How are the oral mucosal lesions of lichen planus characterized?

Updated: Mar 29, 2018
  • Author: Jaisri R Thoppay, DDS, MBA, MS; Chief Editor: Jeff Burgess, DDS, MSD  more...
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Answer

Oral mucosal lesions are variable and present as white striations (Wickham striae), white papules, white plaques, erythema (mucosal atrophy), erosions (shallow ulcers), or blisters. The lesions predominantly affect the buccal mucosa, tongue, and gingivae, although other oral sites are occasionally involved. The lesions are usually bilateral but may be unilateral.

The lesions may appear as a mixture of clinical subtypes. For example, white streaks and gray streaks may form a linear or reticular pattern on an erythematous background. Alternatively, a central area of shallow ulceration (erosion) may have a yellowish surface (fibrinous exudate) surrounded by an area of erythema.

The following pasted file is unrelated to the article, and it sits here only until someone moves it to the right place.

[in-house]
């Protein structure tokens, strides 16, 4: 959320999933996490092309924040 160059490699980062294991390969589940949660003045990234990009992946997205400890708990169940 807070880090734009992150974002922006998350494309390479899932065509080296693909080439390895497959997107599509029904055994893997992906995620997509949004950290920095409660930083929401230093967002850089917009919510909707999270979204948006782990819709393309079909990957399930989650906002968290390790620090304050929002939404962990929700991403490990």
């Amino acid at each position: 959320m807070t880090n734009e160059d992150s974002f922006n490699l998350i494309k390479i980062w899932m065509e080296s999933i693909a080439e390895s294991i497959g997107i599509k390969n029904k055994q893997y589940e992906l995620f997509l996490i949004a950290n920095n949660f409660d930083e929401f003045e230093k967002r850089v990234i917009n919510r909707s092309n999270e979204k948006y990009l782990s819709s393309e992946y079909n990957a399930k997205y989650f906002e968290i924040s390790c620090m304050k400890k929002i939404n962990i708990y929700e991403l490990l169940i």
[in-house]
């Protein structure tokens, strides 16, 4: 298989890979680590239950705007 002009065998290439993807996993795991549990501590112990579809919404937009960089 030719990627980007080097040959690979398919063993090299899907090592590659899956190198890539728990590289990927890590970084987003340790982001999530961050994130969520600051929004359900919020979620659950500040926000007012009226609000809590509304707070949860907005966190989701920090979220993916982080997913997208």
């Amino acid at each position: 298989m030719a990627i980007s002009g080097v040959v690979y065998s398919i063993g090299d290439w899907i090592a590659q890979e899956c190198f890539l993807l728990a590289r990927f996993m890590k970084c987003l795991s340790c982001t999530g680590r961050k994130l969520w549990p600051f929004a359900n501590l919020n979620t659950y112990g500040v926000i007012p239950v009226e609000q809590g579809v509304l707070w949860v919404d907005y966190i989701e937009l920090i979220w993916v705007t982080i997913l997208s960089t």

In most patients, telltale white striations or papules are evident on the buccal mucosa or on the lateral margin of the tongue, either alone or in combination with other lesions.


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